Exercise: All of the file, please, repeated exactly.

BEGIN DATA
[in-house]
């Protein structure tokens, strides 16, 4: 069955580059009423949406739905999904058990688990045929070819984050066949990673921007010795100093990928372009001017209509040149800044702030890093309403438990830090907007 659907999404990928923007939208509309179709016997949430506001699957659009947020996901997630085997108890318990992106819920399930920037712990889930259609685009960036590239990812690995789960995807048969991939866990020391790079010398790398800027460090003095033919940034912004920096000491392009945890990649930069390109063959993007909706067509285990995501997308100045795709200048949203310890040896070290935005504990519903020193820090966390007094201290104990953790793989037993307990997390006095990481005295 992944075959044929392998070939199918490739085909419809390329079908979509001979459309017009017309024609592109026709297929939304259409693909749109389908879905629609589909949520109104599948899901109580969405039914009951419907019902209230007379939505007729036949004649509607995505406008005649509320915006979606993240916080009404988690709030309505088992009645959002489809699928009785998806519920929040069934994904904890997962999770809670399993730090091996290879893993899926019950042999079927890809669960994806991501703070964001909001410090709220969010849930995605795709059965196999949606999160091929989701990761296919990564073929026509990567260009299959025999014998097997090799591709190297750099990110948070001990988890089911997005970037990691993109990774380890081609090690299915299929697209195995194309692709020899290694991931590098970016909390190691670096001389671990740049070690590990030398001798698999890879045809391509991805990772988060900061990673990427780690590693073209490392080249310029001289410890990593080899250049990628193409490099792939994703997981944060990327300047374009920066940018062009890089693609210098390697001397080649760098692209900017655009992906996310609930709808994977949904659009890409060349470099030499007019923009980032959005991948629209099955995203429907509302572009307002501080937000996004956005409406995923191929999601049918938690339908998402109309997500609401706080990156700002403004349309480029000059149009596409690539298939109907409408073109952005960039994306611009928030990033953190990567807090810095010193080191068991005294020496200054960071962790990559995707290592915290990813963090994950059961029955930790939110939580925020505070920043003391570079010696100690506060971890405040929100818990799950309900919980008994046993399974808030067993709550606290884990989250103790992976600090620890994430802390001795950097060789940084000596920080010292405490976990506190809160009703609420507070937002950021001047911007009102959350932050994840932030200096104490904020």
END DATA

[in-house]
């Protein structure tokens, strides 16, 4: 069955580059009423949406739905999904058990688990045929070819984050066949990673921007010795100093990928372009001017209509040149800044702030890093309403438990830090907007 659907999404990928923007939208509309179709016997949430506001699957659009947020996901997630085997108890318990992106819920399930920037712990889930259609685009960036590239990812690995789960995807048969991939866990020391790079010398790398800027460090003095033919940034912004920096000491392009945890990649930069390109063959993007909706067509285990995501997308100045795709200048949203310890040896070290935005504990519903020193820090966390007094201290104990953790793989037993307990997390006095990481005295 992944075959044929392998070939199918490739085909419809390329079908979509001979459309017009017309024609592109026709297929939304259409693909749109389908879905629609589909949520109104599948899901109580969405039914009951419907019902209230007379939505007729036949004649509607995505406008005649509320915006979606993240916080009404988690709030309505088992009645959002489809699928009785998806519920929040069934994904904890997962999770809670399993730090091996290879893993899926019950042999079927890809669960994806991501703070964001909001410090709220969010849930995605795709059965196999949606999160091929989701990761296919990564073929026509990567260009299959025999014998097997090799591709190297750099990110948070001990988890089911997005970037990691993109990774380890081609090690299915299929697209195995194309692709020899290694991931590098970016909390190691670096001389671990740049070690590990030398001798698999890879045809391509991805990772988060900061990673990427780690590693073209490392080249310029001289410890990593080899250049990628193409490099792939994703997981944060990327300047374009920066940018062009890089693609210098390697001397080649760098692209900017655009992906996310609930709808994977949904659009890409060349470099030499007019923009980032959005991948629209099955995203429907509302572009307002501080937000996004956005409406995923191929999601049918938690339908998402109309997500609401706080990156700002403004349309480029000059149009596409690539298939109907409408073109952005960039994306611009928030990033953190990567807090810095010193080191068991005294020496200054960071962790990559995707290592915290990813963090994950059961029955930790939110939580925020505070920043003391570079010696100690506060971890405040929100818990799950309900919980008994046993399974808030067993709550606290884990989250103790992976600090620890994430802390001795950097060789940084000596920080010292405490976990506190809160009703609420507070937002950021001047911007009102959350932050994840932030200096104490904020």